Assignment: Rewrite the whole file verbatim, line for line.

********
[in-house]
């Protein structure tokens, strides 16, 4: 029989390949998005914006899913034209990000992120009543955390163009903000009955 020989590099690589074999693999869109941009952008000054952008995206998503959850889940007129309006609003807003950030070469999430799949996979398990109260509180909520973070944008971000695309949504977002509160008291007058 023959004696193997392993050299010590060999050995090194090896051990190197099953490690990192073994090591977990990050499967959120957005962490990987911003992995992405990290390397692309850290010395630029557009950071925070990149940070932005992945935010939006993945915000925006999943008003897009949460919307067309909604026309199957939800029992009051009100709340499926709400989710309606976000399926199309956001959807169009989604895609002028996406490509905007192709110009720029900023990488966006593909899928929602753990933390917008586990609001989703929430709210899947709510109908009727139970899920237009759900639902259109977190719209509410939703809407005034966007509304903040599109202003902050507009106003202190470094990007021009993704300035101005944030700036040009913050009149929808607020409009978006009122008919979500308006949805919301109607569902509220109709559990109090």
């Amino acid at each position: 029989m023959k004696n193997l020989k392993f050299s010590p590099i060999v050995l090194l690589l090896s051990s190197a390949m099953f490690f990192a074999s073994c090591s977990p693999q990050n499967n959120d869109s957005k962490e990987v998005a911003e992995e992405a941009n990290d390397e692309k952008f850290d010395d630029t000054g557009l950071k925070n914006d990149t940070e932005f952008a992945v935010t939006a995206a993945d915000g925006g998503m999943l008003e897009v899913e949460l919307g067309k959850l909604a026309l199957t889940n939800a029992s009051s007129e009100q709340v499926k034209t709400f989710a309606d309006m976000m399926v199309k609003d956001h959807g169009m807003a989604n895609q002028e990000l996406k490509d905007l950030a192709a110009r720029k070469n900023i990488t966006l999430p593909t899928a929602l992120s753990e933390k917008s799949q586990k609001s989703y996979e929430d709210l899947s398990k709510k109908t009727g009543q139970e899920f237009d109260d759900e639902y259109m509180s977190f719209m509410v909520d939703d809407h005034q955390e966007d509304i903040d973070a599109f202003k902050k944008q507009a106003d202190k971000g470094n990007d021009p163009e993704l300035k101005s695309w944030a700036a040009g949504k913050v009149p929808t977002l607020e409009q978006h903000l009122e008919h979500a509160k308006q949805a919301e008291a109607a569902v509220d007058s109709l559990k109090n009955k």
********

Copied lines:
[in-house]
């Protein structure tokens, strides 16, 4: 029989390949998005914006899913034209990000992120009543955390163009903000009955 020989590099690589074999693999869109941009952008000054952008995206998503959850889940007129309006609003807003950030070469999430799949996979398990109260509180909520973070944008971000695309949504977002509160008291007058 023959004696193997392993050299010590060999050995090194090896051990190197099953490690990192073994090591977990990050499967959120957005962490990987911003992995992405990290390397692309850290010395630029557009950071925070990149940070932005992945935010939006993945915000925006999943008003897009949460919307067309909604026309199957939800029992009051009100709340499926709400989710309606976000399926199309956001959807169009989604895609002028996406490509905007192709110009720029900023990488966006593909899928929602753990933390917008586990609001989703929430709210899947709510109908009727139970899920237009759900639902259109977190719209509410939703809407005034966007509304903040599109202003902050507009106003202190470094990007021009993704300035101005944030700036040009913050009149929808607020409009978006009122008919979500308006949805919301109607569902509220109709559990109090």
């Amino acid at each position: 029989m023959k004696n193997l020989k392993f050299s010590p590099i060999v050995l090194l690589l090896s051990s190197a390949m099953f490690f990192a074999s073994c090591s977990p693999q990050n499967n959120d869109s957005k962490e990987v998005a911003e992995e992405a941009n990290d390397e692309k952008f850290d010395d630029t000054g557009l950071k925070n914006d990149t940070e932005f952008a992945v935010t939006a995206a993945d915000g925006g998503m999943l008003e897009v899913e949460l919307g067309k959850l909604a026309l199957t889940n939800a029992s009051s007129e009100q709340v499926k034209t709400f989710a309606d309006m976000m399926v199309k609003d956001h959807g169009m807003a989604n895609q002028e990000l996406k490509d905007l950030a192709a110009r720029k070469n900023i990488t966006l999430p593909t899928a929602l992120s753990e933390k917008s799949q586990k609001s989703y996979e929430d709210l899947s398990k709510k109908t009727g009543q139970e899920f237009d109260d759900e639902y259109m509180s977190f719209m509410v909520d939703d809407h005034q955390e966007d509304i903040d973070a599109f202003k902050k944008q507009a106003d202190k971000g470094n990007d021009p163009e993704l300035k101005s695309w944030a700036a040009g949504k913050v009149p929808t977002l607020e409009q978006h903000l009122e008919h979500a509160k308006q949805a919301e008291a109607a569902v509220d007058s109709l559990k109090n009955k």